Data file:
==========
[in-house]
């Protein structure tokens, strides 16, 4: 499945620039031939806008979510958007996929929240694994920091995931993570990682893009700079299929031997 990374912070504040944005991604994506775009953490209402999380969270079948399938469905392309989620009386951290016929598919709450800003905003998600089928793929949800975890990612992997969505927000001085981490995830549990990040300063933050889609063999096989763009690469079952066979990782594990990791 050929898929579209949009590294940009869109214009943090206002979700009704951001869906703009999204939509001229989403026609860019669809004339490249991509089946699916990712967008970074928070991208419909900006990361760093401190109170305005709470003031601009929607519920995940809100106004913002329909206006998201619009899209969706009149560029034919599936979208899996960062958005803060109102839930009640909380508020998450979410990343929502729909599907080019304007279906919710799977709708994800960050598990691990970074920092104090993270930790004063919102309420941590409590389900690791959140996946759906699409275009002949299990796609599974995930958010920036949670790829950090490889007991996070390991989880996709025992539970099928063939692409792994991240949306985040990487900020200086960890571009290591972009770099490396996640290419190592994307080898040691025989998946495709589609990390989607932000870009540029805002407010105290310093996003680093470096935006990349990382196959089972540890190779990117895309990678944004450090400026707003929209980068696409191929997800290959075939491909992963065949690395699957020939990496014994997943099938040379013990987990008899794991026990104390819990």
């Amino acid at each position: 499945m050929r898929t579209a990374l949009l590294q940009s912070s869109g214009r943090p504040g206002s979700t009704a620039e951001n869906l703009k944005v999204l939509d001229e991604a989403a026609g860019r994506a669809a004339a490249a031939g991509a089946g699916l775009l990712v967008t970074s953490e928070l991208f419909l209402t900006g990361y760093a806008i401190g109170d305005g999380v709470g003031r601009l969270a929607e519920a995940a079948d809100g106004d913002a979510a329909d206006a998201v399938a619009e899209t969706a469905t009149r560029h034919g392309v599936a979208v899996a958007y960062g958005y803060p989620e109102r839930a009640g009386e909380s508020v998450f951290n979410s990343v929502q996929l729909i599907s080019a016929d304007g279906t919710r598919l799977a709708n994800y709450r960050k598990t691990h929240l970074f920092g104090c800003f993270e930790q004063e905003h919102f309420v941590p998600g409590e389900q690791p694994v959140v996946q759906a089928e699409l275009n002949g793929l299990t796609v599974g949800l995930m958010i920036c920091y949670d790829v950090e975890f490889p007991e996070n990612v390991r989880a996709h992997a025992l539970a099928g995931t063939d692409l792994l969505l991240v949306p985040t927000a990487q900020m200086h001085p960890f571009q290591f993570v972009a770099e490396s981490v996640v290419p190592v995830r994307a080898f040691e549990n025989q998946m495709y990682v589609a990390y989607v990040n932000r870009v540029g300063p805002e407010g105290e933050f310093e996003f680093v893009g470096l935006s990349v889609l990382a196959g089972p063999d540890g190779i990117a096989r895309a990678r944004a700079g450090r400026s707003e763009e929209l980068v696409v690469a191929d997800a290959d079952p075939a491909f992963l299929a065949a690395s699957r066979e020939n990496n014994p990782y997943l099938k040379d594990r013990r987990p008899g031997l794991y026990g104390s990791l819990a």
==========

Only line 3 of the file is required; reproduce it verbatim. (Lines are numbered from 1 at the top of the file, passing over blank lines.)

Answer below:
């Amino acid at each position: 499945m050929r898929t579209a990374l949009l590294q940009s912070s869109g214009r943090p504040g206002s979700t009704a620039e951001n869906l703009k944005v999204l939509d001229e991604a989403a026609g860019r994506a669809a004339a490249a031939g991509a089946g699916l775009l990712v967008t970074s953490e928070l991208f419909l209402t900006g990361y760093a806008i401190g109170d305005g999380v709470g003031r601009l969270a929607e519920a995940a079948d809100g106004d913002a979510a329909d206006a998201v399938a619009e899209t969706a469905t009149r560029h034919g392309v599936a979208v899996a958007y960062g958005y803060p989620e109102r839930a009640g009386e909380s508020v998450f951290n979410s990343v929502q996929l729909i599907s080019a016929d304007g279906t919710r598919l799977a709708n994800y709450r960050k598990t691990h929240l970074f920092g104090c800003f993270e930790q004063e905003h919102f309420v941590p998600g409590e389900q690791p694994v959140v996946q759906a089928e699409l275009n002949g793929l299990t796609v599974g949800l995930m958010i920036c920091y949670d790829v950090e975890f490889p007991e996070n990612v390991r989880a996709h992997a025992l539970a099928g995931t063939d692409l792994l969505l991240v949306p985040t927000a990487q900020m200086h001085p960890f571009q290591f993570v972009a770099e490396s981490v996640v290419p190592v995830r994307a080898f040691e549990n025989q998946m495709y990682v589609a990390y989607v990040n932000r870009v540029g300063p805002e407010g105290e933050f310093e996003f680093v893009g470096l935006s990349v889609l990382a196959g089972p063999d540890g190779i990117a096989r895309a990678r944004a700079g450090r400026s707003e763009e929209l980068v696409v690469a191929d997800a290959d079952p075939a491909f992963l299929a065949a690395s699957r066979e020939n990496n014994p990782y997943l099938k040379d594990r013990r987990p008899g031997l794991y026990g104390s990791l819990a």